Confederate flags weren't part of 'Southern pride' until the Civil Rights movement, analysis shows
Group of people holding Confederate flags (via Creative Commons)

According to a new Washington Post article, the argument that Confederate flags are a symbol of "Southern pride" is complicated by a historical analysis that shows they weren't widely-flown until the rise of the Civil Rights movement.

Based on a close reading of historical instances of the Southern "battle flag," political scientists Logan Strother, Thomas Ogorzalek and Spencer Piston found that the flag wasn't a regular part of Southern symbology until 1948. That year, former South Carolina Sen. Strom Thurmond (D-SC) led a walkout of Southern Democrats at the Democratic National Convention in protest of then-President Harry Truman's civil rights policy, and it became known as the "Dixecrat Revolt." After the walkout, the Dixiecrats began to use the Confederate flag.

Soon after, "the flag became strongly linked to white supremacy and opposition to civil rights for African Americans."

"In 1951," the report continues, "Rep. John Rankin (D-MI), a very outspoken segregationist, proudly announced that he had 'never seen as many Confederate flags in all my life as I have observed floating here in Washington during the last few months.' Rankin himself wore a Confederate flag necktie to serve as a constant reminder of his opposition to 'beastly' integration policies."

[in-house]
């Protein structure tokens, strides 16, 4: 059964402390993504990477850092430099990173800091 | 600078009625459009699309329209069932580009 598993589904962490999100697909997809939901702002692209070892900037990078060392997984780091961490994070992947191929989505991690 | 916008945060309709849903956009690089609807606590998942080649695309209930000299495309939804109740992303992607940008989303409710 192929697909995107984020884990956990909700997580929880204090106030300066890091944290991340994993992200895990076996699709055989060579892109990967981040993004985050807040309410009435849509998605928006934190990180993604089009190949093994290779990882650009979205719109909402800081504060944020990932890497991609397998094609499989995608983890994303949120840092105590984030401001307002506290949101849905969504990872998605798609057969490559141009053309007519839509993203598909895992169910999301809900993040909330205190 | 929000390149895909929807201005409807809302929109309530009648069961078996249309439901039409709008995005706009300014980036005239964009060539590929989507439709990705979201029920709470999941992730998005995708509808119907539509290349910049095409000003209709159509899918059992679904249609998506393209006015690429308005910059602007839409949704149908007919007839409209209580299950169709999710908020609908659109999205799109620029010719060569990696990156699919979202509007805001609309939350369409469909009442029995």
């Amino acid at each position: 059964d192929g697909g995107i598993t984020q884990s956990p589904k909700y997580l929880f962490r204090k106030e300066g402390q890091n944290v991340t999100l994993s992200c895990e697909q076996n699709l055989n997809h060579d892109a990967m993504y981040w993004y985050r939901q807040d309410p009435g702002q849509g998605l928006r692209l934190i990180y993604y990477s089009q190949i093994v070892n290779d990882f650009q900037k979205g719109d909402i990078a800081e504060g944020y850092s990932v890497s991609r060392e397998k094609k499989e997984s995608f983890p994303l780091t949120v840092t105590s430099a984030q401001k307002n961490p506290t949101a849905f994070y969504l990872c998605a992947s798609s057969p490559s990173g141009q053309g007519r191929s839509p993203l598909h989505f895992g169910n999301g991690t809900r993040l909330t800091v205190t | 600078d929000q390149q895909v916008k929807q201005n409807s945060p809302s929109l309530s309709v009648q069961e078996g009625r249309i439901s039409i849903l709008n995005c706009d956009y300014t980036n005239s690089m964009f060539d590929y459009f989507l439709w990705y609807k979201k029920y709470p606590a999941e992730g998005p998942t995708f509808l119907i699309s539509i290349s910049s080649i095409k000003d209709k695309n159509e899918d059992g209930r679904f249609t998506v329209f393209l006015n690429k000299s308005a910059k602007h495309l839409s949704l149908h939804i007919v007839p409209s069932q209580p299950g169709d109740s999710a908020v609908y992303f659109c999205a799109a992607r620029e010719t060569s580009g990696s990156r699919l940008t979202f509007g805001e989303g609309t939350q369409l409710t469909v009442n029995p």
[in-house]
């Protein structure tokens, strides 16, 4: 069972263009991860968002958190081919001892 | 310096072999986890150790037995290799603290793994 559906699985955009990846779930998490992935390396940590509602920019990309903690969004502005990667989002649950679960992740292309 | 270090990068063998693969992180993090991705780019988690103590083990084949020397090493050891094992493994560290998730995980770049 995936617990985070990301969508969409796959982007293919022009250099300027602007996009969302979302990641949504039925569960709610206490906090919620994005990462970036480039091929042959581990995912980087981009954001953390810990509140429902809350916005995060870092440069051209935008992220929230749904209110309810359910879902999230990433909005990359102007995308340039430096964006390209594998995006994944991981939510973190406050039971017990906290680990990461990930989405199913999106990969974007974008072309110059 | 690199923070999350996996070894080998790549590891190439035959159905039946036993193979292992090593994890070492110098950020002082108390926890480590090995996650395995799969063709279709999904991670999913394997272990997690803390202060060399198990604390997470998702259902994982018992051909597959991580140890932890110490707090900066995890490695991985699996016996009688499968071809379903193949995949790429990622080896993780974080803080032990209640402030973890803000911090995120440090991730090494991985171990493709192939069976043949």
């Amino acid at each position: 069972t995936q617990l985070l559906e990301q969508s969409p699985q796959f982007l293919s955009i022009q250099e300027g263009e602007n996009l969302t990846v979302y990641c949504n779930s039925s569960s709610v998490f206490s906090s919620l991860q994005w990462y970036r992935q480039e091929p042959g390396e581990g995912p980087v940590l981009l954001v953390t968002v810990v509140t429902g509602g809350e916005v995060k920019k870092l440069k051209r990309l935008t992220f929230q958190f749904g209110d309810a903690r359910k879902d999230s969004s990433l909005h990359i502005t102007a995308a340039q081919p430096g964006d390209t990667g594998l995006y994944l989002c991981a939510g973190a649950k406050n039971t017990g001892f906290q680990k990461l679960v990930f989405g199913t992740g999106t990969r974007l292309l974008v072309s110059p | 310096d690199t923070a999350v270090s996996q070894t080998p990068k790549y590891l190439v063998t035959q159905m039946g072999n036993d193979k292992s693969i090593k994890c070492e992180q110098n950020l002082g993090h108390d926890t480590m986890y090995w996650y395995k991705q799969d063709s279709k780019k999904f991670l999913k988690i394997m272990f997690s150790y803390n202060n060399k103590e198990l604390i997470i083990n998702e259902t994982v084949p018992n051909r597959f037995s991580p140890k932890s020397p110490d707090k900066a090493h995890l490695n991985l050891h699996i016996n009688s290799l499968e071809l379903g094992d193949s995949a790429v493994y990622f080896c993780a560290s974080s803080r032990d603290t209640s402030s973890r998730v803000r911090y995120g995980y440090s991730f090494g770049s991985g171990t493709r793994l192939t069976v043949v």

In 1955, the year after the Brown v. Board of Education Supreme Court case that ordered the desegregation of American public schools, Georgia redesigned their flag to include the Confederate flag, and in 1956, that flag was adopted by the Georgia state legislature.

"Denmark Groover, who guided the bill through the State House, frankly admitted that 'the Confederate symbol was added mostly out of defiance to federal integration orders,'" the Post report noted.

Read the entire report on the history of this symbol of "Southern pride" via the Post.